MINGKAMAN, South Sudan – “Thanks for tuning in. This is Healthy Living. I’m your host Ayada Machok Kuerich. This program focuses on mental health awareness. Stay tuned to Mingkaman 100 FM.”
On December 15, 2013, President Salva Kiir’s guards attacked former Vice President Riak Machar’s in the capital Juba claiming he was plotting to overthrow the government.
This ethnic conflict, pitting Kiir’s Dinka against Machar’s Nuer, quickly spread to Bor, Jonglei state, and other state capitals with key military outposts throughout the country.
The violence in Bor caused thousands of traumatized civilians to flee into the United Nations base, located outside of Bor town, and across the Nile River to Mingkaman, Lakes state.
This created a humanitarian crisis, as aid agencies helped meet the needs of these internally displaced people, or IDPs.
The UN’s International Organization for Migration, provides humanitarian assistance to displaced South Sudanese. One of its most popular programs focuses on mental health awareness.
IOM provides mental health and psychosocial support services at the UN protection-of-civilians site in Bor. Pauline Birot is IOM program manager in Bor and Bentiu.
“Creating mental health awareness is crucial in South Sudan. For instance, there is still much work to be done regarding stigmatization,” Birot said. “We need to get the conversation going on these issues. People have gone through a lot and are still dealing with much emotional distress.”
The population of Mingkaman ballooned to nearly 100,000 in 2014. The town is located 130 kms north of Juba. Mingkaman 100 FM was set up by Internews to meet the information needs of the town’s residents.
Last October, Mingkaman 100 FM launched a mental health radio program called Healthy Living. This is the first of its kind on the airwaves in South Sudan.
“Welcome back to Healthy Living on Mingkaman 100 FM. I’m your host Ayada Machok Kuerich. Today, I want to explain where people can go to receive mental health treatment. Stay tuned.”
In South Sudan, radio is the most trusted source for news and information. With one of the lowest literacy rates in the world, the only true way to reach the majority of South Sudanese is via the public airwaves.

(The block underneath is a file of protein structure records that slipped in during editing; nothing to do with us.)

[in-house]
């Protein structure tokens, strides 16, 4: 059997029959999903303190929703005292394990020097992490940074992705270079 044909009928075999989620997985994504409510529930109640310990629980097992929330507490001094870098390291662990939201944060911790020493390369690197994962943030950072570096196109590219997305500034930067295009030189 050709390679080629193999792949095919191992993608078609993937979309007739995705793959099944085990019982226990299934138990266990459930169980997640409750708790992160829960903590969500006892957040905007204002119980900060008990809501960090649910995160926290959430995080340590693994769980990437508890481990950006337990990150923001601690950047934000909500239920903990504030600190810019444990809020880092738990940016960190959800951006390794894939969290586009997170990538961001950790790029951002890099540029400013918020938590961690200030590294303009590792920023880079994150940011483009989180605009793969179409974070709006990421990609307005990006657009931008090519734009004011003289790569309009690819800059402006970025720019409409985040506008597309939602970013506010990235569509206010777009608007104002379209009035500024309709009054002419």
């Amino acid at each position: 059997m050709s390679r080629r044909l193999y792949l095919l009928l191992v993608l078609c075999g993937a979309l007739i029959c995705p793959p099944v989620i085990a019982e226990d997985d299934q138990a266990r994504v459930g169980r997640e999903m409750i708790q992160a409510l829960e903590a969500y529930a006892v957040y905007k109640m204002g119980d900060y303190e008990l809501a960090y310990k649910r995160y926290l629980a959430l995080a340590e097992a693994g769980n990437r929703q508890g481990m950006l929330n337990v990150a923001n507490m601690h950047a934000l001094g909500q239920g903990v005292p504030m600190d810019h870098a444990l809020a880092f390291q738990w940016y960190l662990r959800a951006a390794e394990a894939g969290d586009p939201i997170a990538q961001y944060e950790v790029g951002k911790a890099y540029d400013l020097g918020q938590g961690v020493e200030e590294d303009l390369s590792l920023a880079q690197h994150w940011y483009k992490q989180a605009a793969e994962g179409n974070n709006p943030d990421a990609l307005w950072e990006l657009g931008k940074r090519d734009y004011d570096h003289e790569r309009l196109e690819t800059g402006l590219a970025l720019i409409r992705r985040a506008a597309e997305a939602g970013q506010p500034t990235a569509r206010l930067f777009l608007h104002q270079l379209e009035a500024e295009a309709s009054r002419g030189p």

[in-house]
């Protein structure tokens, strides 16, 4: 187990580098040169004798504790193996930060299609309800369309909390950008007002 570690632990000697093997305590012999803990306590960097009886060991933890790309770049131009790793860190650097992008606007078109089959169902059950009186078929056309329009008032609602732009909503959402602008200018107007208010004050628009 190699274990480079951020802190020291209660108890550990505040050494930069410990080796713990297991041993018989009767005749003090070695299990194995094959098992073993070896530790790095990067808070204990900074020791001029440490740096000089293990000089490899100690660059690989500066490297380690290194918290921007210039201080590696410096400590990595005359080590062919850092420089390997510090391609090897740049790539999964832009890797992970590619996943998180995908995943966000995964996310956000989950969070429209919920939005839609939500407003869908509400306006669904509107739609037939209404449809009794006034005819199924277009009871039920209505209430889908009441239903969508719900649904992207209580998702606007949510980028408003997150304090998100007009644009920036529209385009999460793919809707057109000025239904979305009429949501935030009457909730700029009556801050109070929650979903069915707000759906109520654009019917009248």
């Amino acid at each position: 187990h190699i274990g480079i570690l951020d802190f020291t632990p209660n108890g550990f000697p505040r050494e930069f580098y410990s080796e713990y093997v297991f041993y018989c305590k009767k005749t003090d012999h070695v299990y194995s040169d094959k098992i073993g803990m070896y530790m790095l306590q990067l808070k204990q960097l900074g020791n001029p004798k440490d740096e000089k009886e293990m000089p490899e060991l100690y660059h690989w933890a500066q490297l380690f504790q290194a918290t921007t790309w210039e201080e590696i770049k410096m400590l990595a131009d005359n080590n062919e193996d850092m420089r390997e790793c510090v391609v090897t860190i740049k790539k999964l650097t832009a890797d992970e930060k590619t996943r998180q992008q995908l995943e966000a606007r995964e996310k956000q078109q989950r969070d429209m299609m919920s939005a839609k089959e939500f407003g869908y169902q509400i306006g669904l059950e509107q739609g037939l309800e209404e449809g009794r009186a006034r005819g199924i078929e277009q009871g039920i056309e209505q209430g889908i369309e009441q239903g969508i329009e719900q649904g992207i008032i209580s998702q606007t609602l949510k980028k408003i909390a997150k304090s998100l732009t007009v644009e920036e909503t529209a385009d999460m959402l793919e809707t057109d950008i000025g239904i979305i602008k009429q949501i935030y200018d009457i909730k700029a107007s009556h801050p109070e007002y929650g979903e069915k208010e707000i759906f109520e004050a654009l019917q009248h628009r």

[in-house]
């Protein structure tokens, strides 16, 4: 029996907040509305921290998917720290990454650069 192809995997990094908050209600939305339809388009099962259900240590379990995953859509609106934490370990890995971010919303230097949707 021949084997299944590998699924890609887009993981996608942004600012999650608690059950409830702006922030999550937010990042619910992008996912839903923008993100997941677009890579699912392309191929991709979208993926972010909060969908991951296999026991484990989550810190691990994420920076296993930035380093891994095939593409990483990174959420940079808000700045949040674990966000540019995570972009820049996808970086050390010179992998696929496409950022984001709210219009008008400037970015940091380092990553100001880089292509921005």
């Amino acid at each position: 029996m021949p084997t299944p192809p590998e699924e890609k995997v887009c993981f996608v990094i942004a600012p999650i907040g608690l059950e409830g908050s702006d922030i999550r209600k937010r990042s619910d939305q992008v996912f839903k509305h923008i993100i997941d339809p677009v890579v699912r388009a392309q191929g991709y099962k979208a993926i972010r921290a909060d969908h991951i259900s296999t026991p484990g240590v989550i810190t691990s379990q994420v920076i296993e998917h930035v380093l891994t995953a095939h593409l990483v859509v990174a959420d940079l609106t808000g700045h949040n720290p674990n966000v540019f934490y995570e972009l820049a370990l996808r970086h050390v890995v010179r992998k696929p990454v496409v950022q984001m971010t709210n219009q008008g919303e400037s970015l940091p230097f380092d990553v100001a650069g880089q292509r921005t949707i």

“Radio is a great media to work with because it can reach so many people.” Birot said. “It can help to address the stigma linked to mental disorders and provide information about how to care for oneself, one’s family members and one’s community as a whole.”
International Medical Corps, or IMC, is a U.S.-based humanitarian organization operating two health clinics for residents of Mingkaman. It has trained staff to conduct mental health check-ups.
Aduk Chuol is a 22-year-old living in Mingkaman site two. She comes from Duk County in Jonglei state. Chuol was displaced from her home and family back in 2013.
“My living situation stresses me. I live alone. My family is in Nimule [Eastern Equatoria state next to the border of Uganda],” Chuol said. “I can learn about how to deal with stress from the radio.”
Last week, Chuol was walking home from the Health Link clinic at Mingkaman market, where she works as a cook, and she spotted an elder in her community who was visibly intoxicated.
“Mental illness is a problem in our community. I know this man drinks alchohol and is addicted to drugs. I heard on the radio where to go for mental health services, so I asked him to visit the IMC clinic,” Chuol said. “The man refused, but I will keep trying to help him.”
Chuol is now a regular listener to Mingkaman 100 FM’s Healthy Living program. She enjoys hearing her favourite host, Ayada, discuss the causes of stress and trauma. Chuol also finds it useful to know where to go to seek psychosocial support and mental health counselling.
“That brings us to the end of Healthy Living. Tune in every Thursday at 9 p.m. to Mingkaman 100 FM as I raise awareness about mental health in the community. As Bob Marley once sang: ‘Don’t worry, ‘bout a thing. ‘Cause every little thing, gonna be alright.’ Thanks for listening.”
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